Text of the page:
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Visitor 40mpg1
Registered: ‎11-18-2017

School project help ultrasonic rangefinder



   I am a current student learning with the Nexys 3 board. I have a MAXSONAR: Maxbotix Ultrasonic Rangefinder  (on Xilinx shop page) that hooks up to my Nexys 3 board using the PMOD slot. The sensor spec sheet says that if the RX pin is left floating or a high signal is driven to the RX pin, then it will send range data on the TX pin. My plan is below, is it sound, does it work just the way i describe below:


The pmod slot only has 6 pins, but the reference manual of the nexys 3 shows 10 pins, i don't know what the extra 4 pins are, and i dont know which pin is the RX and TX hook up to ( JA1-JA10).


Lets assume the RX pin is M10, and TX is N9, in my implementation file all i have to do is:


module test (


output wire RX,

input reg TX


assign RX = 1'b1;  // drive a high signal to the RX pin on the sensor so it will start sending range data on its TX pin


always@(TX) begin

       // store the range data in some kind of register or memory for processing in this assign block




) ; end module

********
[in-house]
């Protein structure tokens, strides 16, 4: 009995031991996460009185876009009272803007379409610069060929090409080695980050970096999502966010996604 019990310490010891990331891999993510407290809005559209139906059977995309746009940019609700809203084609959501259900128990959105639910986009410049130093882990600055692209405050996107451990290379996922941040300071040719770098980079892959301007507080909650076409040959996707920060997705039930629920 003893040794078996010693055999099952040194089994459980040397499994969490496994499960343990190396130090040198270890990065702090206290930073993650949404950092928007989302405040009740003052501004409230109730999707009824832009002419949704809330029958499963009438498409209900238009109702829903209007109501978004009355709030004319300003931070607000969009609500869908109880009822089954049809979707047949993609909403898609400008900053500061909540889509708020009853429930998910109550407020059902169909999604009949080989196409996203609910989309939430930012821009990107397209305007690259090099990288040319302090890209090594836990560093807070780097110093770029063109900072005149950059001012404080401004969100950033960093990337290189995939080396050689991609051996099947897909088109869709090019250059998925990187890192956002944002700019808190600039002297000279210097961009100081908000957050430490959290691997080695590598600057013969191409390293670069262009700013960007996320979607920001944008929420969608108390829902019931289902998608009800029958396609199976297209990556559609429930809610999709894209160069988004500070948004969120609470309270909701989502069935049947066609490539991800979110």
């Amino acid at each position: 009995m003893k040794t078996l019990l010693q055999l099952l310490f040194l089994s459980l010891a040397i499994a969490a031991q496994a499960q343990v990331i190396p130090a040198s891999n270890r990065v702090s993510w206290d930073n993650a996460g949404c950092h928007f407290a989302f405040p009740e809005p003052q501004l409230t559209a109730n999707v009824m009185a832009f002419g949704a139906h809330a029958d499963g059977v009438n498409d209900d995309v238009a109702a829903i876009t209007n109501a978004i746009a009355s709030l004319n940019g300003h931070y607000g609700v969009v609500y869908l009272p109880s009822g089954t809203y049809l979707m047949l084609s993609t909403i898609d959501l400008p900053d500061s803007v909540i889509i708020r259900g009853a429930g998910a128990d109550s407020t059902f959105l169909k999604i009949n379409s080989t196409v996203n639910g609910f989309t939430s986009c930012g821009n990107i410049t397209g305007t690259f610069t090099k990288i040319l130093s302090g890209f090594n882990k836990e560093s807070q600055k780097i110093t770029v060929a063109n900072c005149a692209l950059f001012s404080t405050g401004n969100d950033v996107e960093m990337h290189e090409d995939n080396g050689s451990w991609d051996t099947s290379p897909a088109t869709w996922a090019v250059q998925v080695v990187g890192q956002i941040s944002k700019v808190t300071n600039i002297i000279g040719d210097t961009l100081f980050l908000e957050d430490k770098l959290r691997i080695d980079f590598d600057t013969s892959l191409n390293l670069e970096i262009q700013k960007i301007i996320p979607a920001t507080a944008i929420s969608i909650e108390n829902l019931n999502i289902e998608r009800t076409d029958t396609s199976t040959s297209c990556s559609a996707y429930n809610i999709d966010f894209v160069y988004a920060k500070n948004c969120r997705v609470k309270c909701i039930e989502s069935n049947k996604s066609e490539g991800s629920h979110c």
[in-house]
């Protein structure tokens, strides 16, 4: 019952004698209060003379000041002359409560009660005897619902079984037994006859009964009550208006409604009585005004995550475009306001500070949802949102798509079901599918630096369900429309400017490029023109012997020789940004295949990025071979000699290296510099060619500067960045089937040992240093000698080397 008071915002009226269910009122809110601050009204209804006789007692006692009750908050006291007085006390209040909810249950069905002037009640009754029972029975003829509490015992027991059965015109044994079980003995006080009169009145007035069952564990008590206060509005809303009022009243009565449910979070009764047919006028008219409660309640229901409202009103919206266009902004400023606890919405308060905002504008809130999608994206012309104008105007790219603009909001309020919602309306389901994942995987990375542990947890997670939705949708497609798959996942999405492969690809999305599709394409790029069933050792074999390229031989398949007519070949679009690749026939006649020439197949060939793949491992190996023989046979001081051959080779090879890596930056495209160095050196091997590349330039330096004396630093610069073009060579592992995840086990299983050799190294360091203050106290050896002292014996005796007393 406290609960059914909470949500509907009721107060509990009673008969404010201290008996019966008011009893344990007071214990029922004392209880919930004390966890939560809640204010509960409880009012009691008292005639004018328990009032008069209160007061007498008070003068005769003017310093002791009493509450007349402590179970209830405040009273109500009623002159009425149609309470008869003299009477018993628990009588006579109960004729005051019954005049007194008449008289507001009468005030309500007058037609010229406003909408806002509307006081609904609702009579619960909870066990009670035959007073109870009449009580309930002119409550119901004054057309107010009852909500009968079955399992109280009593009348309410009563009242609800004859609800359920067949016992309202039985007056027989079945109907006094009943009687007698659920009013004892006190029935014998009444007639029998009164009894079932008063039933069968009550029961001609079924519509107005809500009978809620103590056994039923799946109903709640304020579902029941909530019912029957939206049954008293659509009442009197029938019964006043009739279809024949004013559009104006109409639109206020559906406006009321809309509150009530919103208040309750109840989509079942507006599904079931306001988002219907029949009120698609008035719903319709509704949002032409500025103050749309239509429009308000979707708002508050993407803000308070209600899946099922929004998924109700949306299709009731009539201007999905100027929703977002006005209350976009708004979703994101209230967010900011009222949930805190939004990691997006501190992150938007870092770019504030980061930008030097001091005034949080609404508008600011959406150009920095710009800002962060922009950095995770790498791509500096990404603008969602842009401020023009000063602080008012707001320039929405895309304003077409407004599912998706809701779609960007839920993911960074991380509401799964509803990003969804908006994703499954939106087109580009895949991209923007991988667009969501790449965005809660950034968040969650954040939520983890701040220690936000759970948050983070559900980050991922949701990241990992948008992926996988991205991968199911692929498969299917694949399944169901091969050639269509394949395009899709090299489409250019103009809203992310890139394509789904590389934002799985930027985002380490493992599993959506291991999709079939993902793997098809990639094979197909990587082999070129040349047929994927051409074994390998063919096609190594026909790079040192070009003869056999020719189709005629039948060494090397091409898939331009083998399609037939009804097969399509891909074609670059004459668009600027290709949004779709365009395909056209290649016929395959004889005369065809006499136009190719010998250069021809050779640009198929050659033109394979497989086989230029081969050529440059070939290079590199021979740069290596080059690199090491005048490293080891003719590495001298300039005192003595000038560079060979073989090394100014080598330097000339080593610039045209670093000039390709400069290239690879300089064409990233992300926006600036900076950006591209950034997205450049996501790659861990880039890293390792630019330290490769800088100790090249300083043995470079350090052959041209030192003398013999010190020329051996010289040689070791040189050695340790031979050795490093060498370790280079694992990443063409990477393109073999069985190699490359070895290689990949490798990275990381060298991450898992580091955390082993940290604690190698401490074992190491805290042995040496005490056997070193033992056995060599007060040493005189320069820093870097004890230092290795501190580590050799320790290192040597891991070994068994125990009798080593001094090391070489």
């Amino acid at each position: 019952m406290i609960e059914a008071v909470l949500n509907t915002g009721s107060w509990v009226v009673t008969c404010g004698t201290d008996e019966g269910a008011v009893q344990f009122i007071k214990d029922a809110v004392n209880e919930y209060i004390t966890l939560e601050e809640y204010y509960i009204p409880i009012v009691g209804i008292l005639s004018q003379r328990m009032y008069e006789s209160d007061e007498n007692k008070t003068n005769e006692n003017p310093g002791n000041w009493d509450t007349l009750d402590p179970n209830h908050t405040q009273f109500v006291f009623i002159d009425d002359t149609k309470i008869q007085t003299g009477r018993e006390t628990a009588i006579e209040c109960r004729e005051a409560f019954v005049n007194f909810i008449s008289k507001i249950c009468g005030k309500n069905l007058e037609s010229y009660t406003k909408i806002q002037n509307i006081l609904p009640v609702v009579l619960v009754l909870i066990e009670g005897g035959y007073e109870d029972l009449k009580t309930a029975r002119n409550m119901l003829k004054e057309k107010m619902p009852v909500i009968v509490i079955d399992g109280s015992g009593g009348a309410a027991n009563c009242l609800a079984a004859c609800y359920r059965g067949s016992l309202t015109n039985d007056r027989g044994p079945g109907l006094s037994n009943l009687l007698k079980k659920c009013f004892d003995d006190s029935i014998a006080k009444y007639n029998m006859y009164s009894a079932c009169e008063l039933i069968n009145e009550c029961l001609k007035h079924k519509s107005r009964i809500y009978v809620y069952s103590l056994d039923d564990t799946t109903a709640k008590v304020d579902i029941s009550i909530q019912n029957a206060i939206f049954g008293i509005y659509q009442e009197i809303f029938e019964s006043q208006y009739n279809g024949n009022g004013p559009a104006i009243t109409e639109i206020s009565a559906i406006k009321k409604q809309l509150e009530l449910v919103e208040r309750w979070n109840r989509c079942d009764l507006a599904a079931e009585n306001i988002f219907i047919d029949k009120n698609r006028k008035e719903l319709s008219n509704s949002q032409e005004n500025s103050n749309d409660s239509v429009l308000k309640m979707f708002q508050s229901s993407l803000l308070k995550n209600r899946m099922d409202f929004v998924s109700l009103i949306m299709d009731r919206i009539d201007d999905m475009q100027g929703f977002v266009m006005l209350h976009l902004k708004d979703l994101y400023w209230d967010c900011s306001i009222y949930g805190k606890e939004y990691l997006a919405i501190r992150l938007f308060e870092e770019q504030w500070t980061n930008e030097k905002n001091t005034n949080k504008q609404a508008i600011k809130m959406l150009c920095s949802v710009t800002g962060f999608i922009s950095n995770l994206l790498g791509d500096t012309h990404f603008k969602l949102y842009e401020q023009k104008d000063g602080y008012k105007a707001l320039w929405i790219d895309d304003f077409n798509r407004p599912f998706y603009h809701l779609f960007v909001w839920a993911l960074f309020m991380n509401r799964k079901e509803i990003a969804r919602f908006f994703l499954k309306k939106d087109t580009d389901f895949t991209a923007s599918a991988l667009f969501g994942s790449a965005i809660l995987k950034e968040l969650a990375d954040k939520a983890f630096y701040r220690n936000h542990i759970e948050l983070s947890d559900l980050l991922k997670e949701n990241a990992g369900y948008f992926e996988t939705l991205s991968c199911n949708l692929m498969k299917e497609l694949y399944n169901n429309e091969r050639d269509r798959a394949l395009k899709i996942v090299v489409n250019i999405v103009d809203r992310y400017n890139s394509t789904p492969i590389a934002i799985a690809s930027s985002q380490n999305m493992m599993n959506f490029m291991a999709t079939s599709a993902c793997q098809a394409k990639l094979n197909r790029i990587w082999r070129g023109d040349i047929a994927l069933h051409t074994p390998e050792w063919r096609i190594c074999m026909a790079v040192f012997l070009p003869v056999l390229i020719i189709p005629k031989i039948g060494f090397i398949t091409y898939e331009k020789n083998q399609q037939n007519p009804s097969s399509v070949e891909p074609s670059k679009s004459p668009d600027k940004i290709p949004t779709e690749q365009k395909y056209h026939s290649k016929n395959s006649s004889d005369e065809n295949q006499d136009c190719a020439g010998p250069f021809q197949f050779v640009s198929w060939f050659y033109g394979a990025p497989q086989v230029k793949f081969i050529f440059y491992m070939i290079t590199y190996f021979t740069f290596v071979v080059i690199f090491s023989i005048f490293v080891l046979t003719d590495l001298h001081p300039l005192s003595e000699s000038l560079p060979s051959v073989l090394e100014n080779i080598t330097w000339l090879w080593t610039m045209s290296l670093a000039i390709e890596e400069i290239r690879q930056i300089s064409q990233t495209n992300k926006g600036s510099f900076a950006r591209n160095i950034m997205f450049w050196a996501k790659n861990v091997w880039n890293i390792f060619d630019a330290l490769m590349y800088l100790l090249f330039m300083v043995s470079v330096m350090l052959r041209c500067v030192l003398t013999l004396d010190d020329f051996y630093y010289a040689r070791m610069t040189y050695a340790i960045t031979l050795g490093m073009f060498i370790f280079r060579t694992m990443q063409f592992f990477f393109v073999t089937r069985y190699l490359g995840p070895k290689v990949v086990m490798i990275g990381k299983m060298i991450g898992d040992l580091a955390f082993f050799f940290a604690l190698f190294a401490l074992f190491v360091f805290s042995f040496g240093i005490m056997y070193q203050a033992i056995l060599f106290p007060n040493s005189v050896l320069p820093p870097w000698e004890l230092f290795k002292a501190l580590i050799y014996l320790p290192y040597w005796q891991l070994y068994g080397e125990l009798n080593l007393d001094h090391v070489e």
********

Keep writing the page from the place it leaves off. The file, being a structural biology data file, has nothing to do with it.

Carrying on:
my UCF file will include:




NET "RX" LOC = M10;
NET "TX" LOC = N9;



is that basically all i have to do to start receiving data through the TX pin on the sensor? I dont have the board in hand ( its in class) so i want to word out my thoughts on how i think the sensor and the board operates, any suggestions / correction is greatly appreciated.


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2 Replies
Xilinx Employee
Xilinx Employee
Registered: ‎06-30-2010

Re: School project help ultrasonic rangefinder

are you still stuck with this?
Don’t forget to reply, kudo, and accept as solution.
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Scholar u4223374
Registered: ‎04-26-2015

Re: School project help ultrasonic rangefinder

Looks good, apart from the 'always @(TX)' part.


There are a bunch of issues with that approach, but the key one is that you don't have any sort of timing. Every time that block triggers (it'll be all the time, but never mind that for now), you don't know how long it's been since the last time it triggered - the module might have been sending a continuous stream of zeros or ones for two hours, or it might have just had a single bit at 1.


The solution to this is to use FPGA clock. If you do some research you'll find a bunch of UART receiver examples, but I think a much more suitable method will be to just use the PWM output. UARTs are great for PCs (where accurate timing is hard) and to some extent microcontrollers (where an easy-to-use UART library is more common than an easy-to-use PWM input one) - but FPGAs are fantastic at PWM input.


A more suitable block might look something like this:


reg [9:0] counter = 10'b0;
always @(posedge clk) begin
	if ((pwm == 1'b0) && (counter != 10'b0)) begin
		// Do something
		counter <= 0;
	end else if (pwm == 1'b1) begin
		counter <= counter + 1'b1;

This one increments the counter (I've set it to 10-bit, but it'll depend on what your clock speed is) whenever the PWM output is high. When it goes low, the counter is cleared and at this point you have a distance measurement ready to use.